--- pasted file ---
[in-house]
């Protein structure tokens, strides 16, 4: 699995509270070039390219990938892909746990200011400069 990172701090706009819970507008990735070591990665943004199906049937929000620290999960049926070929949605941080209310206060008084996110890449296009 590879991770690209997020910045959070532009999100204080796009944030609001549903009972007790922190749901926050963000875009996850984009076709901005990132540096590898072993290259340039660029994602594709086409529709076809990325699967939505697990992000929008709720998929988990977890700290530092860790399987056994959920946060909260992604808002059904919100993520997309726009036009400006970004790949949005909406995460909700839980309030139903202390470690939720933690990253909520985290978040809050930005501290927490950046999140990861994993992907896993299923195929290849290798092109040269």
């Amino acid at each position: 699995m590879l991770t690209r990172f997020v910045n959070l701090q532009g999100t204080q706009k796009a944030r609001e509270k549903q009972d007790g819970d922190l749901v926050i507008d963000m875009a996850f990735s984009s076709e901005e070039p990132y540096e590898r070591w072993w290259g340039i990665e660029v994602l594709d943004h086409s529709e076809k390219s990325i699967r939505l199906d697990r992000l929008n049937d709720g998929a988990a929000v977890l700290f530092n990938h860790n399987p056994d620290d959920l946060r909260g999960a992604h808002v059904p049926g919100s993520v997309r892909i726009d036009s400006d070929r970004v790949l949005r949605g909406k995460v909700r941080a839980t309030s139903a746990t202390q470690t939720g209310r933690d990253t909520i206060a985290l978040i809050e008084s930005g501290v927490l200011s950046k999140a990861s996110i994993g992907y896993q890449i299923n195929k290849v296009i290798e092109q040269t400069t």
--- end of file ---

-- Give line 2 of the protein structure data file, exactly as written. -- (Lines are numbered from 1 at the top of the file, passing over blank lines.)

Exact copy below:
């Protein structure tokens, strides 16, 4: 699995509270070039390219990938892909746990200011400069 990172701090706009819970507008990735070591990665943004199906049937929000620290999960049926070929949605941080209310206060008084996110890449296009 590879991770690209997020910045959070532009999100204080796009944030609001549903009972007790922190749901926050963000875009996850984009076709901005990132540096590898072993290259340039660029994602594709086409529709076809990325699967939505697990992000929008709720998929988990977890700290530092860790399987056994959920946060909260992604808002059904919100993520997309726009036009400006970004790949949005909406995460909700839980309030139903202390470690939720933690990253909520985290978040809050930005501290927490950046999140990861994993992907896993299923195929290849290798092109040269």